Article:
At Swarthmore, dance is a global discourse. The central intent of our program is cross-cultural study focusing on Africa/African Diaspora, Asia (both South and East), Europe/North America, and Latin America. The dance and music programs share an integrated approach to composition, history, and theory and believe this is essential to the understanding of dance as an artistic and intellectual inquiry.
The mission of the program is to offer students dance experiences that privilege a merging of embodied practice and history/theory in relation to more than one situated perspective (those listed above). Some courses are constructed to concentrate on one cultural context only (this is true generally in history, repertory, and technique). Others are built to put a variety of perspectives in conversation (first level composition, some history, some repertory, and all theory). The role of dance as a social change agent is also present in Swarthmore dance offerings. All dance studies courses engage students in an investigation of the relationship of dance to other arts and areas of thought.
At Swarthmore students make dances by developing an understanding of the principles central to creating movement dialogues. Dance makers learn how to craft movement in relation to space, time, and energy dynamics as well as emotional content. Composition courses in our program examine how these truths apply across stylistic preferences. Global dialogues that embrace a variety of dance histories and perspectives strengthen the study of composition. Advanced work in composition can provide students with opportunities for individual projects, including experimenting with new media in performance.
Swarthmore's dance history and theory curriculum is shaped to achieve three ends. Introductory courses ground students in relation to specific histories and current debates as well as teach basic research methods. More advanced courses ask students to put histories and theories in conversation with one another, especially in relation to cross-cultural investigation and social change. Individual projects allow a student to focus on one area of research, deepening investigation under the direction of a faculty mentor.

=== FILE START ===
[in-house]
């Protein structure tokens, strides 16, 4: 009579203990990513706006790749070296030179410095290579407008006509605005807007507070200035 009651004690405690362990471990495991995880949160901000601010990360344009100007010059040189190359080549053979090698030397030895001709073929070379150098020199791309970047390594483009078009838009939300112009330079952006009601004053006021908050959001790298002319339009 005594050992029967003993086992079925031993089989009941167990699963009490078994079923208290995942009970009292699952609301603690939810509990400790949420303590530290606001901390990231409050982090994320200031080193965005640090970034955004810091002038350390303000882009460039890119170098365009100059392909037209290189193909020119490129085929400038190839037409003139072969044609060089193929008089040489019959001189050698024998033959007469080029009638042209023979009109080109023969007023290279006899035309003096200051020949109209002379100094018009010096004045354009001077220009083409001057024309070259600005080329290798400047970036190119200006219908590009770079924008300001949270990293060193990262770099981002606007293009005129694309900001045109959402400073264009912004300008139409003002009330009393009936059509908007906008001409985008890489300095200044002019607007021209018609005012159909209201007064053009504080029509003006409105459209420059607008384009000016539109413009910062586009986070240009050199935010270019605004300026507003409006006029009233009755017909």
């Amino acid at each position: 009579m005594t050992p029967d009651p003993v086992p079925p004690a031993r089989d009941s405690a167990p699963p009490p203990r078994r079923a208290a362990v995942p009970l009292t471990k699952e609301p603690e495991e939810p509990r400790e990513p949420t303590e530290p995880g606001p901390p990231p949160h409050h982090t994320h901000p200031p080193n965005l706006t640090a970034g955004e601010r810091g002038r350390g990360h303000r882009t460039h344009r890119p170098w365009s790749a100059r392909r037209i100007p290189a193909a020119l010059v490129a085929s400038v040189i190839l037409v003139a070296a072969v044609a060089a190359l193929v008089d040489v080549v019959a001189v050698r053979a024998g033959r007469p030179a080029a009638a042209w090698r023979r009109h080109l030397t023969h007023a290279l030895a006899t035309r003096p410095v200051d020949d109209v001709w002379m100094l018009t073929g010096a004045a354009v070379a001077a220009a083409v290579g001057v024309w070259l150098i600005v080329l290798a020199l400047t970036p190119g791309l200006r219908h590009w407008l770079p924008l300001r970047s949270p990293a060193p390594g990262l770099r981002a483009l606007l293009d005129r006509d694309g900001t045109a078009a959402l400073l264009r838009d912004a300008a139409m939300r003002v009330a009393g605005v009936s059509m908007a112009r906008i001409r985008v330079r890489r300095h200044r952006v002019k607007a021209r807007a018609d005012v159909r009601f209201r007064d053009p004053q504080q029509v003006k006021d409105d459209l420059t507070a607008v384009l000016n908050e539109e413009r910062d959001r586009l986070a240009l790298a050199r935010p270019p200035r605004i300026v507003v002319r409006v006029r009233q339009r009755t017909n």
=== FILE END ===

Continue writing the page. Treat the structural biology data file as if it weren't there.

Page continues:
Repertory courses allow students to encounter a variety of dance vocabularies and approaches through performance. Working with dance faculty, guest artists, and fellow students, repertory participants connect their own dancing experiences with those of others (both practical and historical). Through regular participation in various repertory styles, students build knowledge about practice (as dancers and choreographers) and theory (as young historians and cultural scholars).
Understanding specific dance vocabularies and developing technical skills in one's body are rudimentary to practical dance study. At Swarthmore, we offer a variety of styles from around the world because we believe that any embodied trajectory, studied deeply, can provide both a basis to build individual capacity as well as tools for cross-cultural appreciation and dialogue. Students at Swarthmore can study: African, Ballet, Contact Improvisation, Flamenco, Kathak, Modern, Taiko, and Tap.